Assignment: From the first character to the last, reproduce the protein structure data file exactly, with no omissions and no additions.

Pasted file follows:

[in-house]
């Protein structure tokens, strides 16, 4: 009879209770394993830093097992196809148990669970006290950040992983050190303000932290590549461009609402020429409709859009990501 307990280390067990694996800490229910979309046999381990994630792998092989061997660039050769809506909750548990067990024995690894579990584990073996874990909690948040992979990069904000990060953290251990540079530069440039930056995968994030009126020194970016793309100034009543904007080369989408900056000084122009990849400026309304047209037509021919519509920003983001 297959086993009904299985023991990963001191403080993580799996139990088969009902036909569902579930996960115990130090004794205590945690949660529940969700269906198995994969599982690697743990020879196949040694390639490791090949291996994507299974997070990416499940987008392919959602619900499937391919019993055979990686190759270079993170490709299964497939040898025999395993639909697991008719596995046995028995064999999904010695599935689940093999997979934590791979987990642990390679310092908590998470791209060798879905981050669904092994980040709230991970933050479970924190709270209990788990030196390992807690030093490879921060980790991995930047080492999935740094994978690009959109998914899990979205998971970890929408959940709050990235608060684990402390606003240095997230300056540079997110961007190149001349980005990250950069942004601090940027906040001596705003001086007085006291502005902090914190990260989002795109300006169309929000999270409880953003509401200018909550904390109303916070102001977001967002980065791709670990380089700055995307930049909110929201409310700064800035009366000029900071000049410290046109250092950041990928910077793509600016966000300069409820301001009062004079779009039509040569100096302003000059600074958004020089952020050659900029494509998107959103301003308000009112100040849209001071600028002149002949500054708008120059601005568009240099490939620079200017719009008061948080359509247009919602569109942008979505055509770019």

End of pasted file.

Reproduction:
[in-house]
């Protein structure tokens, strides 16, 4: 009879209770394993830093097992196809148990669970006290950040992983050190303000932290590549461009609402020429409709859009990501 307990280390067990694996800490229910979309046999381990994630792998092989061997660039050769809506909750548990067990024995690894579990584990073996874990909690948040992979990069904000990060953290251990540079530069440039930056995968994030009126020194970016793309100034009543904007080369989408900056000084122009990849400026309304047209037509021919519509920003983001 297959086993009904299985023991990963001191403080993580799996139990088969009902036909569902579930996960115990130090004794205590945690949660529940969700269906198995994969599982690697743990020879196949040694390639490791090949291996994507299974997070990416499940987008392919959602619900499937391919019993055979990686190759270079993170490709299964497939040898025999395993639909697991008719596995046995028995064999999904010695599935689940093999997979934590791979987990642990390679310092908590998470791209060798879905981050669904092994980040709230991970933050479970924190709270209990788990030196390992807690030093490879921060980790991995930047080492999935740094994978690009959109998914899990979205998971970890929408959940709050990235608060684990402390606003240095997230300056540079997110961007190149001349980005990250950069942004601090940027906040001596705003001086007085006291502005902090914190990260989002795109300006169309929000999270409880953003509401200018909550904390109303916070102001977001967002980065791709670990380089700055995307930049909110929201409310700064800035009366000029900071000049410290046109250092950041990928910077793509600016966000300069409820301001009062004079779009039509040569100096302003000059600074958004020089952020050659900029494509998107959103301003308000009112100040849209001071600028002149002949500054708008120059601005568009240099490939620079200017719009008061948080359509247009919602569109942008979505055509770019």